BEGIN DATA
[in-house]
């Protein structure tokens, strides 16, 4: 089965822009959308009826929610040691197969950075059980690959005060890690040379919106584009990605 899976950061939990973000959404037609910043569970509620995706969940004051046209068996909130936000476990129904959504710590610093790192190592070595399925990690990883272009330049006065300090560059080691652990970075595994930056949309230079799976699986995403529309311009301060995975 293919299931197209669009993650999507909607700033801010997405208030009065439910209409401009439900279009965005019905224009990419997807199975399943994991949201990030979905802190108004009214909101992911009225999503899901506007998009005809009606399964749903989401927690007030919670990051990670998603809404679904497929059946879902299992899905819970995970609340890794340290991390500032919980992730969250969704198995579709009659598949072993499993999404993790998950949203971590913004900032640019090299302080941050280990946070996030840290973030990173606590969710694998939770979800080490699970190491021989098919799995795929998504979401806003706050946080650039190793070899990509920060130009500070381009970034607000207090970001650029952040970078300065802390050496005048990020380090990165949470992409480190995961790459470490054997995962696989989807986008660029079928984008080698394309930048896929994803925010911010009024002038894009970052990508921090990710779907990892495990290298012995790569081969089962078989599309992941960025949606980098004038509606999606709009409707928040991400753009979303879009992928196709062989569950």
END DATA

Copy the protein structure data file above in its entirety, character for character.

[in-house]
């Protein structure tokens, strides 16, 4: 089965822009959308009826929610040691197969950075059980690959005060890690040379919106584009990605 899976950061939990973000959404037609910043569970509620995706969940004051046209068996909130936000476990129904959504710590610093790192190592070595399925990690990883272009330049006065300090560059080691652990970075595994930056949309230079799976699986995403529309311009301060995975 293919299931197209669009993650999507909607700033801010997405208030009065439910209409401009439900279009965005019905224009990419997807199975399943994991949201990030979905802190108004009214909101992911009225999503899901506007998009005809009606399964749903989401927690007030919670990051990670998603809404679904497929059946879902299992899905819970995970609340890794340290991390500032919980992730969250969704198995579709009659598949072993499993999404993790998950949203971590913004900032640019090299302080941050280990946070996030840290973030990173606590969710694998939770979800080490699970190491021989098919799995795929998504979401806003706050946080650039190793070899990509920060130009500070381009970034607000207090970001650029952040970078300065802390050496005048990020380090990165949470992409480190995961790459470490054997995962696989989807986008660029079928984008080698394309930048896929994803925010911010009024002038894009970052990508921090990710779907990892495990290298012995790569081969089962078989599309992941960025949606980098004038509606999606709009409707928040991400753009979303879009992928196709062989569950």